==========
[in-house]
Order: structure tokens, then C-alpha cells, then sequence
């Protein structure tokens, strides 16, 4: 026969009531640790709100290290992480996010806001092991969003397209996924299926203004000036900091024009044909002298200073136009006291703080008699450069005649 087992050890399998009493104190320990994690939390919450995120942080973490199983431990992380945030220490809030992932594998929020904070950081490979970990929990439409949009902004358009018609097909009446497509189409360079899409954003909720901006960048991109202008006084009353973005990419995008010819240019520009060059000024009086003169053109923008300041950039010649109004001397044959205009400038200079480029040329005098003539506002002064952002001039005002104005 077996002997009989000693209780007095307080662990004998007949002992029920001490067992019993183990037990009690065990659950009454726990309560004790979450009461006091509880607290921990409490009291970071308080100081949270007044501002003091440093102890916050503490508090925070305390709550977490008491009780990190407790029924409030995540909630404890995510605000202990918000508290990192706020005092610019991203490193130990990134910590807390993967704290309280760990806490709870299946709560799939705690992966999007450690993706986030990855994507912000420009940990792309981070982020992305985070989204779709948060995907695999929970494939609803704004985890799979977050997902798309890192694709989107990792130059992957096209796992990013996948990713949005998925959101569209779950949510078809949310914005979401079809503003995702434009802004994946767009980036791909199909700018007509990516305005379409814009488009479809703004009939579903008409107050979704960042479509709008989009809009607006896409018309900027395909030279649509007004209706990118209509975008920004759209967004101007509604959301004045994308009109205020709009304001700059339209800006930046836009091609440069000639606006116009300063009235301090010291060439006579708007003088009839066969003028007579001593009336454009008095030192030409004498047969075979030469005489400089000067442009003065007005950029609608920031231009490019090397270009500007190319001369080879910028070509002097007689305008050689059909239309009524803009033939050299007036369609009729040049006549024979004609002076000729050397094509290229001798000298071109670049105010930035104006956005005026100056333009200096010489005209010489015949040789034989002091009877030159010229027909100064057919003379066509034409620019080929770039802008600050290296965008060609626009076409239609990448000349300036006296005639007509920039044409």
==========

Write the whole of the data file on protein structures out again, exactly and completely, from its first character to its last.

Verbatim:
[in-house]
Order: structure tokens, then C-alpha cells, then sequence
């Protein structure tokens, strides 16, 4: 026969009531640790709100290290992480996010806001092991969003397209996924299926203004000036900091024009044909002298200073136009006291703080008699450069005649 087992050890399998009493104190320990994690939390919450995120942080973490199983431990992380945030220490809030992932594998929020904070950081490979970990929990439409949009902004358009018609097909009446497509189409360079899409954003909720901006960048991109202008006084009353973005990419995008010819240019520009060059000024009086003169053109923008300041950039010649109004001397044959205009400038200079480029040329005098003539506002002064952002001039005002104005 077996002997009989000693209780007095307080662990004998007949002992029920001490067992019993183990037990009690065990659950009454726990309560004790979450009461006091509880607290921990409490009291970071308080100081949270007044501002003091440093102890916050503490508090925070305390709550977490008491009780990190407790029924409030995540909630404890995510605000202990918000508290990192706020005092610019991203490193130990990134910590807390993967704290309280760990806490709870299946709560799939705690992966999007450690993706986030990855994507912000420009940990792309981070982020992305985070989204779709948060995907695999929970494939609803704004985890799979977050997902798309890192694709989107990792130059992957096209796992990013996948990713949005998925959101569209779950949510078809949310914005979401079809503003995702434009802004994946767009980036791909199909700018007509990516305005379409814009488009479809703004009939579903008409107050979704960042479509709008989009809009607006896409018309900027395909030279649509007004209706990118209509975008920004759209967004101007509604959301004045994308009109205020709009304001700059339209800006930046836009091609440069000639606006116009300063009235301090010291060439006579708007003088009839066969003028007579001593009336454009008095030192030409004498047969075979030469005489400089000067442009003065007005950029609608920031231009490019090397270009500007190319001369080879910028070509002097007689305008050689059909239309009524803009033939050299007036369609009729040049006549024979004609002076000729050397094509290229001798000298071109670049105010930035104006956005005026100056333009200096010489005209010489015949040789034989002091009877030159010229027909100064057919003379066509034409620019080929770039802008600050290296965008060609626009076409239609990448000349300036006296005639007509920039044409």